Mission: Impossible - Dead Reckoning, Part One ⭐️⭐️⭐️⭐️½ Ethan Hunt and his IMF team must track down a dangerous weapon before it falls into the wrong hands. Out in cinemas now. It’s been 27 years since Brian De Palma’s first Mission Impossible hit the screen. Now on its seventh instalment, it feels as if the franchise is getting bigger and better, which is ironic since it all started as a little espionage TV series in the 1960s and ‘70s. As it happens, it’s also getting longer and longer. This clocks at 163 minutes and, as the title suggests, there is more to come too. The success of the latest Avengers films (with Endgame earning close to $2 billion) proved to Hollywood t

Boy Erased (2018) – Film review by Andrea Carnevali

Boy Erased ⭐️⭐️⭐️ The son of a Baptist preacher unwillingly participates in a church-supported gay conversion programme after being forcibly outed to his parents. Available to buy or rent on the most popular streaming platforms. Having recently seen the splendid Brokeback Mountain play at the Soho Theatre I was inspired to revisit this film from 2018, for which Lucas Hedges was nominated for multiple awards that year (including a Golden Globe). This is a well-intentioned, though rather conventional film, inspired by a true story of a boy, (Hedges) son of a small-town church pastor (Russell Crowe) who has been sent to a conversion therapy program to “cleanse him of his homosexuality”. However absurd this story sounds, a chillin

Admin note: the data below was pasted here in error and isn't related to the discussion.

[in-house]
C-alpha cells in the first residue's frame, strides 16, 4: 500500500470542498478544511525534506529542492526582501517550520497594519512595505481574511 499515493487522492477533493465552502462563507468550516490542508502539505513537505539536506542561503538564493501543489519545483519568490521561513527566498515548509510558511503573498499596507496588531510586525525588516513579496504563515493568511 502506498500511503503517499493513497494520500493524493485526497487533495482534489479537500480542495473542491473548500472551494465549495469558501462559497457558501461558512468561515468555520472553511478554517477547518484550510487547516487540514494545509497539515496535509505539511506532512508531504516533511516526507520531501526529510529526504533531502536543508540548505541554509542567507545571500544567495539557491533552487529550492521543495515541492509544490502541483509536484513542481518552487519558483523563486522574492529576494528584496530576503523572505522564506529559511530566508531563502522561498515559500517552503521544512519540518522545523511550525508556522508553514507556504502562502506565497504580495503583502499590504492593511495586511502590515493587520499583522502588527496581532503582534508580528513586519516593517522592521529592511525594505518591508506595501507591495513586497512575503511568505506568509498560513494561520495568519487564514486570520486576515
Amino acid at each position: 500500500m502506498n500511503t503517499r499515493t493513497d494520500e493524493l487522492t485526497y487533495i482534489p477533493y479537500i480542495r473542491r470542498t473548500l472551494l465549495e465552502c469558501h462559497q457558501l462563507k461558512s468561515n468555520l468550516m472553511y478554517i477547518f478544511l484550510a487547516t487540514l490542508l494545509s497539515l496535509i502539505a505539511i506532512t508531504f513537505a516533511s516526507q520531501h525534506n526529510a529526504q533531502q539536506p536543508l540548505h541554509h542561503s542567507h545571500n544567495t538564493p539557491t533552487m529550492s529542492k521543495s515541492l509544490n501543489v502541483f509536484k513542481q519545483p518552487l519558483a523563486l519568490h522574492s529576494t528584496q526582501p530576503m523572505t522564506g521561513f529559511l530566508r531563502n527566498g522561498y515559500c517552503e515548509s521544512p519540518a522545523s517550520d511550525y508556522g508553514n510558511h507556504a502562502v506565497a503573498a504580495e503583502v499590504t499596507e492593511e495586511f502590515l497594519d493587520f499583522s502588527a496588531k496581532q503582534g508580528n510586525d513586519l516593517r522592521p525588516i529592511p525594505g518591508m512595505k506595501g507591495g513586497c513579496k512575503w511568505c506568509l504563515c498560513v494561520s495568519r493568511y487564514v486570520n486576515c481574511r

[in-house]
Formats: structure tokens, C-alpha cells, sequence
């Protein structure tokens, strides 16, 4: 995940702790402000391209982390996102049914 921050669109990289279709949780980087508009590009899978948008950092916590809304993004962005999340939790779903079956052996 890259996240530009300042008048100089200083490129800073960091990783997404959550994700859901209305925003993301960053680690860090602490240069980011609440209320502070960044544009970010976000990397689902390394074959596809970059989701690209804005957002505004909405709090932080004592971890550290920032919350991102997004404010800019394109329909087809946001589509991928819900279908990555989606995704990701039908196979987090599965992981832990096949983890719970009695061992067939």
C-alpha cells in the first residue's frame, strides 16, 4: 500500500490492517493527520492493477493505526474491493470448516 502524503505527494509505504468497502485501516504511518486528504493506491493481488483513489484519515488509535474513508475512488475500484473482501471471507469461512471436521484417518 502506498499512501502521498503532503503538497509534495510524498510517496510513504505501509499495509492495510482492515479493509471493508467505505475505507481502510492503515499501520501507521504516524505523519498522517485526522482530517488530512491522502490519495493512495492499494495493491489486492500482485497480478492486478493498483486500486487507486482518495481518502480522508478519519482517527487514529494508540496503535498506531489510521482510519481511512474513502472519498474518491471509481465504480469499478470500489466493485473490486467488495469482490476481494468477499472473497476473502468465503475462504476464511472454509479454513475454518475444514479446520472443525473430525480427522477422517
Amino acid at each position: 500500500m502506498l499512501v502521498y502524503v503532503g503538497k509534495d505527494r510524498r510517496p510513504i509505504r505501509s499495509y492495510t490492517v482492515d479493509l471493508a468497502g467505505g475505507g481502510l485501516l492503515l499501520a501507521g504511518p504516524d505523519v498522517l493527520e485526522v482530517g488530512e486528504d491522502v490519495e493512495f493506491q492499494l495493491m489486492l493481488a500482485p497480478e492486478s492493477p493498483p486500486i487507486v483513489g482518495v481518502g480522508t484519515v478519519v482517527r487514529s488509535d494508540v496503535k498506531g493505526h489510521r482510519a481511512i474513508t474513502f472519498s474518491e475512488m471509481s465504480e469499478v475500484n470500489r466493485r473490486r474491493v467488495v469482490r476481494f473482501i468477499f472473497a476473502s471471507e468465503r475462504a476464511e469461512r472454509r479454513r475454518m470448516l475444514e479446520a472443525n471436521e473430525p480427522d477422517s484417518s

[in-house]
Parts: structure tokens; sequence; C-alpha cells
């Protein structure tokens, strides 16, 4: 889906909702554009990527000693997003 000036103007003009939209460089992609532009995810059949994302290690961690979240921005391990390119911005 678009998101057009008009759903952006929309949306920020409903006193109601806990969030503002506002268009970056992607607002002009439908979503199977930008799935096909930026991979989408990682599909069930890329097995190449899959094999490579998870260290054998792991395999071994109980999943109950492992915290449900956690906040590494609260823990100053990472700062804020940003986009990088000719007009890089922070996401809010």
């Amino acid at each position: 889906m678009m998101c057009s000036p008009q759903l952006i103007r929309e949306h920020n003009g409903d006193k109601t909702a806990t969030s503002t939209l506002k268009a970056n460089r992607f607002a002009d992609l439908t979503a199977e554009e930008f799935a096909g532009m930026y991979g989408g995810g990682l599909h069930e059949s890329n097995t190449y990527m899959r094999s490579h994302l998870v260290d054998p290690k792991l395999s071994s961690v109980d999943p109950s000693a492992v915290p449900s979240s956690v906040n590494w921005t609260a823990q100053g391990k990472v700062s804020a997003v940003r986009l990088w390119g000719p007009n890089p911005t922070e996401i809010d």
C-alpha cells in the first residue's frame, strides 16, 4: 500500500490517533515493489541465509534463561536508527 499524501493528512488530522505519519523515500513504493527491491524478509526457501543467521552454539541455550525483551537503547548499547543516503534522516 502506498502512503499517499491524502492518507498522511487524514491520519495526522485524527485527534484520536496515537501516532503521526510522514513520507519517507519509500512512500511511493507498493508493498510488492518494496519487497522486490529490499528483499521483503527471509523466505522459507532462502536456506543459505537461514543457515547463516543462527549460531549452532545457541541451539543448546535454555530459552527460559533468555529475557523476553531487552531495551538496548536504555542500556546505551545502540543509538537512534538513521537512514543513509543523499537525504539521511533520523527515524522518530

WHAM! (2023) – Documentary review by Andrea Carnevali

WHAM! ⭐️⭐️⭐️ ½ Using archive material - interviews and recordings of their performances - George Michael and Andrew Ridgeley relive their Wham career from teenage best friends to '80s pop icons. Documentary now streaming on Netflix. While not particularly deep, enlightening or revelatory, Wham! does a great job in reconstructing the history of the band, from the early days and the first scratch recordings, to the very final concert and the amicable split (the film, true to its title, stops before Michael went off on his own). The film covers all the basics you would expect, from the hit songs Careless Whisper and Wake Me Up Before You Go-Go, Last Christmas, and George M